(CNN) -- Former winner Danilo Di Luca has taken over the race leader's pink jersey after finishing second in Wednesday's punishing fifth stage of the Giro d'Italia.
Di Luca snatched the race leader's pink jersey after finishing second in Wednesday's fifth Giro stage.
Di Luca, the 2007 Giro champion, finished two seconds behind Russian Denis Menchov on the relatively short 125km stage from San Martino di Castrozza to Alpe di Siusi, which involved a 25km ascent to the finish, a gruelling climb which blew the peloton apart following-on from Tuesday's mountain top finish.
Crucially for Di Luca, he finished three seconds ahead of Sweden's Thomas Lovkvist, who took the pink jersey on Tuesday, allowing him to lead Lovkvist by five seconds in the overall classification -- taking into account time bonuses for the first three riders home.
Meanwhile, seven-times Tour de France winner Lance Armstrong suffered on the final climb, losing almost three minutes to the first three home. "I'm definitely a little tired, it's a hard climb and we knew that we'd be behind," the American told Rai TV.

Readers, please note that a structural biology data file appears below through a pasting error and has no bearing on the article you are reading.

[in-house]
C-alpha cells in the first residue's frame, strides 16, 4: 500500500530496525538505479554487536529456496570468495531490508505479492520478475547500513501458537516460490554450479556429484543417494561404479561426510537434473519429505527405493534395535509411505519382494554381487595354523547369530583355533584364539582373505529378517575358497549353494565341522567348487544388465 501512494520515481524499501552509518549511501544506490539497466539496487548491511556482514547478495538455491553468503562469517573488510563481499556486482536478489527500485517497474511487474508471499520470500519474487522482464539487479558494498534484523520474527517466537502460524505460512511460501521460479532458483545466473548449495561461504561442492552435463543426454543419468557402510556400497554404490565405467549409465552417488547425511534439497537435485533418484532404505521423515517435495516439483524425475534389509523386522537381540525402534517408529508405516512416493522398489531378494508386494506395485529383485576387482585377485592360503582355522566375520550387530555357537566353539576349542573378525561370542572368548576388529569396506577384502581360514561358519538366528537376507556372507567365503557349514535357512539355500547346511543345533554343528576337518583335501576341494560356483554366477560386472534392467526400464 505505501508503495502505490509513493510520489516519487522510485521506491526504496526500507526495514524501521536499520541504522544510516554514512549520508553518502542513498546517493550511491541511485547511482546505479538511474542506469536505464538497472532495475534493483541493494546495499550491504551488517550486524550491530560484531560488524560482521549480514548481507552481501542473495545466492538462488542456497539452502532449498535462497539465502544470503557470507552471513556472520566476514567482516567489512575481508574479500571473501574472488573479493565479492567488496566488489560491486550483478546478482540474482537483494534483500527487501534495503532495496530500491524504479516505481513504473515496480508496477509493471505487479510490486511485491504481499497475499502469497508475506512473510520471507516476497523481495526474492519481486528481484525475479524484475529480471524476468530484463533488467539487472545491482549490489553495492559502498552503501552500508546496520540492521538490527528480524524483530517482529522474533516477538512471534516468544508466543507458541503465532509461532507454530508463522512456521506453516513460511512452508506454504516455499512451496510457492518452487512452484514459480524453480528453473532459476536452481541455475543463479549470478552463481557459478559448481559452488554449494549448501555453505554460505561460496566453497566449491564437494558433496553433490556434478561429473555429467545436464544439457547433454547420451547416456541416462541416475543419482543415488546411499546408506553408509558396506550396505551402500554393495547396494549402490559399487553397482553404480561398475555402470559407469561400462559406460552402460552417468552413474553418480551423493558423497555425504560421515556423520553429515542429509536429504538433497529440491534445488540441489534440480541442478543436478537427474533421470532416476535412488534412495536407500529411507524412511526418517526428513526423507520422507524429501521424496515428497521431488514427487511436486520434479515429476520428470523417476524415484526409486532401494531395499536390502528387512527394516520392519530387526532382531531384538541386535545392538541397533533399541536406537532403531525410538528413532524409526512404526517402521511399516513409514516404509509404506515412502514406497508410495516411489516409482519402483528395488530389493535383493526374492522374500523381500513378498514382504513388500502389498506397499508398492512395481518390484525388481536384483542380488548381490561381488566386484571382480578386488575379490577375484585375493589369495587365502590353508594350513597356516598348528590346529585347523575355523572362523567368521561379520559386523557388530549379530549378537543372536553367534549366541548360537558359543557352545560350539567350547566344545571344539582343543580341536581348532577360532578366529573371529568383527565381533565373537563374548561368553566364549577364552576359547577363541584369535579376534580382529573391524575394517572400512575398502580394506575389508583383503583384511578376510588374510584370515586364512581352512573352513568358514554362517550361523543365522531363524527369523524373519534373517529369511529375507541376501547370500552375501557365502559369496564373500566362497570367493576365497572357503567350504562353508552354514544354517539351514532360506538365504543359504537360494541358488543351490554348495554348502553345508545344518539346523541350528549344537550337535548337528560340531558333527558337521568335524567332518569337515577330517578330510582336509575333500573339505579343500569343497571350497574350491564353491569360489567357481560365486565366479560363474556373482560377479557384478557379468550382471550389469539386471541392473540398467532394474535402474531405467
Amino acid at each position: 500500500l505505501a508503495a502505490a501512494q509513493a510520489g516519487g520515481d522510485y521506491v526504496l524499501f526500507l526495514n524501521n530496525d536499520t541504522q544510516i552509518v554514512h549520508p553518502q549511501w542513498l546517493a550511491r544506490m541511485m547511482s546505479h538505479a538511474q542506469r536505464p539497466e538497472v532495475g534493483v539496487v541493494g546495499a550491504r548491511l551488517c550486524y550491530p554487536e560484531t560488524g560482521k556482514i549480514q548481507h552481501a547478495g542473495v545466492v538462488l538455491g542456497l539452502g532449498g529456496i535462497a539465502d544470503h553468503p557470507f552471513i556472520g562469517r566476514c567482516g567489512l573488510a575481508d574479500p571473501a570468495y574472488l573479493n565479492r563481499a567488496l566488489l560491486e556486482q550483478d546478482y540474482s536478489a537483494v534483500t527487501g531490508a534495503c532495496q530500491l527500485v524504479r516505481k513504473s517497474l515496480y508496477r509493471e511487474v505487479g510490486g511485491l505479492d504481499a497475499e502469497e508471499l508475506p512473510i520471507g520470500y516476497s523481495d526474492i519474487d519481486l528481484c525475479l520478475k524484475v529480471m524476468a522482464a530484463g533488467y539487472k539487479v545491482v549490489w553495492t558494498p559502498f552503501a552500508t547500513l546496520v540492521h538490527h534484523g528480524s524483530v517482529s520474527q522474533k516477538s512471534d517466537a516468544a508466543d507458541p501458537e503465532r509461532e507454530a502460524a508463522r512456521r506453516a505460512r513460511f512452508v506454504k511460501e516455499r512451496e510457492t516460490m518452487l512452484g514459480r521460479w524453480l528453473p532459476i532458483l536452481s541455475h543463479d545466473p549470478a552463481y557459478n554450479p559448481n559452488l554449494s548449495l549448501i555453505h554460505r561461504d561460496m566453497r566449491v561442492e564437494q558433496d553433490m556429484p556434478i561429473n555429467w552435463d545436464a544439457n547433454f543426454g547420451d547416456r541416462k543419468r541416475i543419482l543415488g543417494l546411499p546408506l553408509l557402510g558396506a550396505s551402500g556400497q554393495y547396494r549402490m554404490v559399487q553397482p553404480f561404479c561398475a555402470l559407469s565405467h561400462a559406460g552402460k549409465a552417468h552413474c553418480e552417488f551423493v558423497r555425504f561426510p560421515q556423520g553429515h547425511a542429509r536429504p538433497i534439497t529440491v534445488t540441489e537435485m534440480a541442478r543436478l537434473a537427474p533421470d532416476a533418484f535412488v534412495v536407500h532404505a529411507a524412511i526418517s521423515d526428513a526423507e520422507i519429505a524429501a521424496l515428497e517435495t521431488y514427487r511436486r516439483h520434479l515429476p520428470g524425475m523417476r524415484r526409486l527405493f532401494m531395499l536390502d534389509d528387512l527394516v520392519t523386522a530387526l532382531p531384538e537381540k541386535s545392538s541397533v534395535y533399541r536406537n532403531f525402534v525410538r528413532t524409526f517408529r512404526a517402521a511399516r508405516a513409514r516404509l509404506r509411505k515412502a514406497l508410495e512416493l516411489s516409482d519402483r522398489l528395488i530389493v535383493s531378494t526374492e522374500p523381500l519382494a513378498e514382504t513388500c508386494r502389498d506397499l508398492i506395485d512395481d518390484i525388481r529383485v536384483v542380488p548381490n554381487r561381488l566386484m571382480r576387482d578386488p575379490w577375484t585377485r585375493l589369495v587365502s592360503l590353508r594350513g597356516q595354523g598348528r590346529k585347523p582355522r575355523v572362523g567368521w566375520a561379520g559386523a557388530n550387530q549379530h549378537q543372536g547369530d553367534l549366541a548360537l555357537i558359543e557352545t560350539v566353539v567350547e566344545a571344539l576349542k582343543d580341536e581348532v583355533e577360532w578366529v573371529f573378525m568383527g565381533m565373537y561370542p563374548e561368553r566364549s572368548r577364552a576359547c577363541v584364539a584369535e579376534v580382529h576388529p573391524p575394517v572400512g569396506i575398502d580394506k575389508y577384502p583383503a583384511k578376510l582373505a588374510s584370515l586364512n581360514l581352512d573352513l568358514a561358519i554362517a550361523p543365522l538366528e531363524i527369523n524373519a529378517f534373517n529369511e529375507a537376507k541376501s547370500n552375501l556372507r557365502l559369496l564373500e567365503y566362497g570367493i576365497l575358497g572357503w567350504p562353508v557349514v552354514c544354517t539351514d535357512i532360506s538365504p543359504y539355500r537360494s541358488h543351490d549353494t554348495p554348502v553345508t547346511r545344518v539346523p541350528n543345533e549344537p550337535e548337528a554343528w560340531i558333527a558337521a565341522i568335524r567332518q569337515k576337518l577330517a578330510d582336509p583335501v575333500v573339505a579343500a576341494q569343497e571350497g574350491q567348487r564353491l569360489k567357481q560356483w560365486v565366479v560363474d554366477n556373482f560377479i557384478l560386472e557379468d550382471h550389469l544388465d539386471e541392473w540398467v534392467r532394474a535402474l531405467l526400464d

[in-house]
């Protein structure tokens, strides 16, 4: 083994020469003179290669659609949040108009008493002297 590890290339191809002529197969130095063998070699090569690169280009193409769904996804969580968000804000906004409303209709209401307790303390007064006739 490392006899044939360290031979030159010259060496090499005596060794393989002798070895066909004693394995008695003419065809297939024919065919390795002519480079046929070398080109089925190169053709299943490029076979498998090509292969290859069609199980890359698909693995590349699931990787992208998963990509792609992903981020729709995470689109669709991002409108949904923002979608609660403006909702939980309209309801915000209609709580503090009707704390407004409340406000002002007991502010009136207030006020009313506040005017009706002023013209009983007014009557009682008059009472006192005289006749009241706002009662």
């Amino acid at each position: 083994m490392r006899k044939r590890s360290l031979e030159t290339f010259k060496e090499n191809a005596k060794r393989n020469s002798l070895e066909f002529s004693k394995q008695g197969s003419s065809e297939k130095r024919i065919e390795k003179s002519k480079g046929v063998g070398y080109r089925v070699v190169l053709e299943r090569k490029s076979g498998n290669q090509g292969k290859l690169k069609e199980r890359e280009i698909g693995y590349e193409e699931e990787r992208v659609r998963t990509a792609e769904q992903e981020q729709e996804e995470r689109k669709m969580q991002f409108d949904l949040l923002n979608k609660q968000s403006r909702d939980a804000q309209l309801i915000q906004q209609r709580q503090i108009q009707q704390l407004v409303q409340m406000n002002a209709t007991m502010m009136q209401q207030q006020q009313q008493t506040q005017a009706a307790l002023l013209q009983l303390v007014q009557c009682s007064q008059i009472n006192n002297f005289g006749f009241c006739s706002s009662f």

"We just said ride tempo and try to limit the losses. I thought it may be two minutes but it's closer to three minutes but I'm OK with that. I've always said the first half is not going to be mine, I've still not got my condition back after my accident and I can't expect to be at the front."
However, Armstrong was not the only big name who suffered on the final climb, with former winners Stefano Garzelli, Damiano Cunego and Gilberto Simoni, as well as top Italians Maurizio Bruseghin and Franco Pellizotti, all dropping back.
Going into the final kilometer, the lead group had been whittled down to seven riders, with race favorite Ivan Basso among them.
Tour de France champion Carlos Sastre attacked first but Rabobank's Menchov surged past him with Di Luca struggling to keep his wheel and Lovkvst coming home in third. Basso finished fourth with Levi Leipheimer, Armstrong's Astana team-mate, in fifth.
Australian Michael Rogers finished ninth on the stage and is third overall, 36 seconds behind, while Leipheimer is up to fourth in the general classification with Menchov up to fifth.